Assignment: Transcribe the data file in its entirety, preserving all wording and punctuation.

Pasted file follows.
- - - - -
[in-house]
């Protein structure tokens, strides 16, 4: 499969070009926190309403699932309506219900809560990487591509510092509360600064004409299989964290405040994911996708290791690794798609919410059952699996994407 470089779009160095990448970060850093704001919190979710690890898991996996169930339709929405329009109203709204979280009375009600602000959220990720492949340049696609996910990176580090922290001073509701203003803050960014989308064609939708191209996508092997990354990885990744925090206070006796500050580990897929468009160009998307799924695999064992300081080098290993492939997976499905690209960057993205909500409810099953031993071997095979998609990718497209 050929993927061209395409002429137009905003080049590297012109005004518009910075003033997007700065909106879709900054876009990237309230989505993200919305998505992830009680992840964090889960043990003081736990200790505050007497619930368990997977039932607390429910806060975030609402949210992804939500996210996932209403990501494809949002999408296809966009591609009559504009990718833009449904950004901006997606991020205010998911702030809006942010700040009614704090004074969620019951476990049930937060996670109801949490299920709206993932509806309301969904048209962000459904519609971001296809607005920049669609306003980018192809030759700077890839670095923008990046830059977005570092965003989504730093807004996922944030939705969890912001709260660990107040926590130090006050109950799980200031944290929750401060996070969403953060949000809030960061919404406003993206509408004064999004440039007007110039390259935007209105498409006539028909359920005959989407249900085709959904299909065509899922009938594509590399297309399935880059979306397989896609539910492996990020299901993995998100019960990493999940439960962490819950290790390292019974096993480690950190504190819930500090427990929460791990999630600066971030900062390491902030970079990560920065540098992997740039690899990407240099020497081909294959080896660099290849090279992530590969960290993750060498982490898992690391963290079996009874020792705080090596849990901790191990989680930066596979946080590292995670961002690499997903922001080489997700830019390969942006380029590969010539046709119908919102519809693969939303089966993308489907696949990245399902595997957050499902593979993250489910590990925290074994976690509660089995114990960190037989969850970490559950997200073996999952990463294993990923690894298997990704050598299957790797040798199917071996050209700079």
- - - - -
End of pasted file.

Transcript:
[in-house]
């Protein structure tokens, strides 16, 4: 499969070009926190309403699932309506219900809560990487591509510092509360600064004409299989964290405040994911996708290791690794798609919410059952699996994407 470089779009160095990448970060850093704001919190979710690890898991996996169930339709929405329009109203709204979280009375009600602000959220990720492949340049696609996910990176580090922290001073509701203003803050960014989308064609939708191209996508092997990354990885990744925090206070006796500050580990897929468009160009998307799924695999064992300081080098290993492939997976499905690209960057993205909500409810099953031993071997095979998609990718497209 050929993927061209395409002429137009905003080049590297012109005004518009910075003033997007700065909106879709900054876009990237309230989505993200919305998505992830009680992840964090889960043990003081736990200790505050007497619930368990997977039932607390429910806060975030609402949210992804939500996210996932209403990501494809949002999408296809966009591609009559504009990718833009449904950004901006997606991020205010998911702030809006942010700040009614704090004074969620019951476990049930937060996670109801949490299920709206993932509806309301969904048209962000459904519609971001296809607005920049669609306003980018192809030759700077890839670095923008990046830059977005570092965003989504730093807004996922944030939705969890912001709260660990107040926590130090006050109950799980200031944290929750401060996070969403953060949000809030960061919404406003993206509408004064999004440039007007110039390259935007209105498409006539028909359920005959989407249900085709959904299909065509899922009938594509590399297309399935880059979306397989896609539910492996990020299901993995998100019960990493999940439960962490819950290790390292019974096993480690950190504190819930500090427990929460791990999630600066971030900062390491902030970079990560920065540098992997740039690899990407240099020497081909294959080896660099290849090279992530590969960290993750060498982490898992690391963290079996009874020792705080090596849990901790191990989680930066596979946080590292995670961002690499997903922001080489997700830019390969942006380029590969010539046709119908919102519809693969939303089966993308489907696949990245399902595997957050499902593979993250489910590990925290074994976690509660089995114990960190037989969850970490559950997200073996999952990463294993990923690894298997990704050598299957790797040798199917071996050209700079």